Eleanor Hildebrandt | March 30, 2022
News research found microplastic pollution in human blood for the first time. Of the people scientists tested, 80 percent showed trace particles of microplastics.
While the impact on one’s health if they have microplastics in their bloodstream is currently unknown, the research shows that particles of pollution can travel around the body. Through this travel, particles can lodge themselves in a person’s organs. The researchers have found that babies and young children are the most vulnerable when it comes to chemical and particle exposure like this.
The new research was published in the journal Environmental International and examined 22 participant’s blood samples. Some of the samples showed more than one type of plastic at a time. Dick Vethaak, an ecotoxicologist professor at Vrije Universiteit Amsterdam in the Netherlands who worked on the research, told The Guardian that the study’s results are a breakthrough as it is the first indication of any particles from plastics in a person’s blood.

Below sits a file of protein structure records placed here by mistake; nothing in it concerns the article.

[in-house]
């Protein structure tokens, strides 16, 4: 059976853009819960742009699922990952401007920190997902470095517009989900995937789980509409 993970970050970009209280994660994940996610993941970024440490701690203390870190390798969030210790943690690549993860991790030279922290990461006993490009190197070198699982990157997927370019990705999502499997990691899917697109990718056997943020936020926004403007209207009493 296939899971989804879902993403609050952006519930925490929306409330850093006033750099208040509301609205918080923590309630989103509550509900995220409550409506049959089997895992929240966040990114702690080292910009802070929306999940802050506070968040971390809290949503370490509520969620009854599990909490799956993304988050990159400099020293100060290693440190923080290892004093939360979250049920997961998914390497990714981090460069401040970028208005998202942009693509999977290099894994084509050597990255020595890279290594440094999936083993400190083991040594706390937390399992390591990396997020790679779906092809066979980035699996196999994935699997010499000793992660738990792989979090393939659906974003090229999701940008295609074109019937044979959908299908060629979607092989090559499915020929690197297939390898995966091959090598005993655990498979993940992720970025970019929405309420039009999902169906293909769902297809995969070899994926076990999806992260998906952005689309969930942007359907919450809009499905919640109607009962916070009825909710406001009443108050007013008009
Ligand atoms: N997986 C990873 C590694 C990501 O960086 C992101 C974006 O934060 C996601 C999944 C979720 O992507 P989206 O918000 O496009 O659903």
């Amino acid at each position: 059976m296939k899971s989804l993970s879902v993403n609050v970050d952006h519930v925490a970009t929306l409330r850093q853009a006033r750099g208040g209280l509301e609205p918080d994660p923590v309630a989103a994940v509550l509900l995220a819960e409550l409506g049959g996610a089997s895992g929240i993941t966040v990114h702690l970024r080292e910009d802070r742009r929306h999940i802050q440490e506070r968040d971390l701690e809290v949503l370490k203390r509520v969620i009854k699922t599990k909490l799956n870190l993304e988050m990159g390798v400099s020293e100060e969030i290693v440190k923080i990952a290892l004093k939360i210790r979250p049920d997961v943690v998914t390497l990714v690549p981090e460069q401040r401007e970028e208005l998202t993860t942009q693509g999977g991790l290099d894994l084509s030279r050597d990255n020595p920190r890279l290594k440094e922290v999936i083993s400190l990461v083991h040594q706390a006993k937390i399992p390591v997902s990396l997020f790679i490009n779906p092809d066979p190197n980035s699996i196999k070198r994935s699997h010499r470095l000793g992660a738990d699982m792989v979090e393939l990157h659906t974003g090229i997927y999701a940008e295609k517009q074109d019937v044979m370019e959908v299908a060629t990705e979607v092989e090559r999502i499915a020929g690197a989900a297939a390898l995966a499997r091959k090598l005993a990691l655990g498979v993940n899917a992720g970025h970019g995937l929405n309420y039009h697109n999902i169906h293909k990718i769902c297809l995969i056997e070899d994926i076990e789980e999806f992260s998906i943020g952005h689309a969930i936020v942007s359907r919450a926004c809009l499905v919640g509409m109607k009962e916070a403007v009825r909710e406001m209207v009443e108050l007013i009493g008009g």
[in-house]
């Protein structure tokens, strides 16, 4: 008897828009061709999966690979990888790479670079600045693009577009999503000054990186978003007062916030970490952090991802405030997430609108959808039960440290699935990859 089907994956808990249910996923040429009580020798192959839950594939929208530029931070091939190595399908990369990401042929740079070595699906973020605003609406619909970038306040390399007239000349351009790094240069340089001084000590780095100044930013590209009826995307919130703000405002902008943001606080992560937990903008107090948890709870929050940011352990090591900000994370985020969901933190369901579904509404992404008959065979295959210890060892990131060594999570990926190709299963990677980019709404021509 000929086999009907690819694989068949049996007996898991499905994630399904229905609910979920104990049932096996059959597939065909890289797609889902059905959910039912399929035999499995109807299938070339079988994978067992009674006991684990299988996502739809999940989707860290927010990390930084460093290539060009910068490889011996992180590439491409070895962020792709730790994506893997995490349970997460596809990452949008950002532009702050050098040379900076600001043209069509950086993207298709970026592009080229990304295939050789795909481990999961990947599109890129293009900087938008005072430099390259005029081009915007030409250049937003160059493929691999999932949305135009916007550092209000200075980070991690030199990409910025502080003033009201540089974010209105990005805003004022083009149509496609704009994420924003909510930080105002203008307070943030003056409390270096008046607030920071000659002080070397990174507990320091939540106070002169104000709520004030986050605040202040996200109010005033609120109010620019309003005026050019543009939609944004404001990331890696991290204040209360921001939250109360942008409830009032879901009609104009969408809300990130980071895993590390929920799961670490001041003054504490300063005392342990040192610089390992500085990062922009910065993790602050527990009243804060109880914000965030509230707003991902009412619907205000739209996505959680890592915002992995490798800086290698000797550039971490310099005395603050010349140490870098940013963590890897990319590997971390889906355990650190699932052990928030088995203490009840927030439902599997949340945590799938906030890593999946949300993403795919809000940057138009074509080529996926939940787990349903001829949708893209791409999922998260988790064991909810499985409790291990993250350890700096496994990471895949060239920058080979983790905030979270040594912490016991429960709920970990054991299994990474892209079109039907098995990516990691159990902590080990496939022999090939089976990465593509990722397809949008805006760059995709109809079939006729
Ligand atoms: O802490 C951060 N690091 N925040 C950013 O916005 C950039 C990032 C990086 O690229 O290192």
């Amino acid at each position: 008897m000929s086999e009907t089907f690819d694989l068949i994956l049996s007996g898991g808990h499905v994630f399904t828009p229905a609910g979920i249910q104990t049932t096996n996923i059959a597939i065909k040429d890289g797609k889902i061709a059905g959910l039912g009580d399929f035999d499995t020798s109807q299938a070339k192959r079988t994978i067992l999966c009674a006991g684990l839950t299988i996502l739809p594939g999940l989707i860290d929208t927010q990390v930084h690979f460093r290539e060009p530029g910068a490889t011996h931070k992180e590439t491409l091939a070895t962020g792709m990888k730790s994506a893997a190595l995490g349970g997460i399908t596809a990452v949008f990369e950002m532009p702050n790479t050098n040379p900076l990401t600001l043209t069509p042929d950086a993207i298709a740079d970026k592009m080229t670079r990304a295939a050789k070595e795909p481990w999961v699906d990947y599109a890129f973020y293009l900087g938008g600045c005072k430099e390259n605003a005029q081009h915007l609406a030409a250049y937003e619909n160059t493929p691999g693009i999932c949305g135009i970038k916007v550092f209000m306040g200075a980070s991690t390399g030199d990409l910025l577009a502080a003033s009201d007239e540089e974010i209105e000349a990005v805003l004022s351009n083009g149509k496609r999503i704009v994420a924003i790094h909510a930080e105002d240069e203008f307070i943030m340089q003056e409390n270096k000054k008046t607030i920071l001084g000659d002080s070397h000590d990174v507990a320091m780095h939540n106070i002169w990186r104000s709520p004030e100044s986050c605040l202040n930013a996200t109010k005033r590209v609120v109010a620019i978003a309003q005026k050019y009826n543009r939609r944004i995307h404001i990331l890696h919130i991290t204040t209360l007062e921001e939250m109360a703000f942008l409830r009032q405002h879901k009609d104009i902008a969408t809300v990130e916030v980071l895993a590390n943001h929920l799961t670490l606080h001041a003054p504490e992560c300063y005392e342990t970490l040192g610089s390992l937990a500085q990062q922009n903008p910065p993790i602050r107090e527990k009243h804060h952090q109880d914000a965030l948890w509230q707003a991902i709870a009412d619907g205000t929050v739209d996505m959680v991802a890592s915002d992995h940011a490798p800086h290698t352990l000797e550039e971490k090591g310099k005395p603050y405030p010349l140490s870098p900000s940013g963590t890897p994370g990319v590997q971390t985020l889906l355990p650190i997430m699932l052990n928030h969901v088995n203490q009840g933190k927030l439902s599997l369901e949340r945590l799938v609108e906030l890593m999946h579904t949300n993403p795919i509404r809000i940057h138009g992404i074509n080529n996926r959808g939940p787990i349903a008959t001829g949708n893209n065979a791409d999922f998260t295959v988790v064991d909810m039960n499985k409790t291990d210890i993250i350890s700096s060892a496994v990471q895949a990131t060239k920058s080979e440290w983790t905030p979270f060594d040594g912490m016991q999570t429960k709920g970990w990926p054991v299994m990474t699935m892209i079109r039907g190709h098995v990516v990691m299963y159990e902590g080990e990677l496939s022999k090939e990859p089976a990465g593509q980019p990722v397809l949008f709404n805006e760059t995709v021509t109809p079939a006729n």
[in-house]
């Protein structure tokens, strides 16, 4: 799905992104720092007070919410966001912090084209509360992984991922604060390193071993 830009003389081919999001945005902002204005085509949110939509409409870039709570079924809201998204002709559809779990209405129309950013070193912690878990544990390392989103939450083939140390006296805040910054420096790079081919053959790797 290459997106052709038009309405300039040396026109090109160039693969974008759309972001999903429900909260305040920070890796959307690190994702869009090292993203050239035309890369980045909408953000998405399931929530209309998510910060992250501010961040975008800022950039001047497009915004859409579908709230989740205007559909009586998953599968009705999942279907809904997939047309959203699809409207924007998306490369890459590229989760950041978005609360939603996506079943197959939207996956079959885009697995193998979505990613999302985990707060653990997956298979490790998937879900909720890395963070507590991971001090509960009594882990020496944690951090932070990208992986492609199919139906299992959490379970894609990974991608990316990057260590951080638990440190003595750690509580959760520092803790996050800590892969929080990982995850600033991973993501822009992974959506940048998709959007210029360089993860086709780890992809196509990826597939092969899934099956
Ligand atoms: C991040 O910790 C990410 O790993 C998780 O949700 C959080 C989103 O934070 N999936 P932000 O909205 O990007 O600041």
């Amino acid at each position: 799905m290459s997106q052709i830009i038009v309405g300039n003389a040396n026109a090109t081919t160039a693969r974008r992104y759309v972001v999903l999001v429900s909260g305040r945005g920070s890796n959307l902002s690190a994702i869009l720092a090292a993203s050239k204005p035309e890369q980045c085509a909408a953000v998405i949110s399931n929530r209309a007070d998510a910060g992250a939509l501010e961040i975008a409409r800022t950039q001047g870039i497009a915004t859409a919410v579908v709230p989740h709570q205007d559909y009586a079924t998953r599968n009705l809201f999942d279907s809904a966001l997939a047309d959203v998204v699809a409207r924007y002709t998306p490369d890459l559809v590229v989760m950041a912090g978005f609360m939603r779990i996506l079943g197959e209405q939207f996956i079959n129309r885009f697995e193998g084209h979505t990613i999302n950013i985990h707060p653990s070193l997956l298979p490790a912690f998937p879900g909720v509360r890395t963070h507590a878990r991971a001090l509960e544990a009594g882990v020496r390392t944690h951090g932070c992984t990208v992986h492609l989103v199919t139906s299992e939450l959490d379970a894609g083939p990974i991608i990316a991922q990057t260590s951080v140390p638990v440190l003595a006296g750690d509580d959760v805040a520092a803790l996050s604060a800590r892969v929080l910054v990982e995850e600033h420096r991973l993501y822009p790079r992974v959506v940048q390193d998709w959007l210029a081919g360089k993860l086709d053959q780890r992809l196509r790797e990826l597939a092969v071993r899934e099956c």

“It is certainly reasonable to be concerned,” Vethaak said. “The particles are there and are transported throughout the body.”
The team plans to increase its sample size to better inform their data and deepen their understanding of these particles. Vethaak also plans to increase the number of polymers assessed alongside the number of participants, diversifying the results significantly. As plastic production continues to grow, some researchers and environmental advocates are concerned about the increased likelihood for people to have microplastics in their bodies.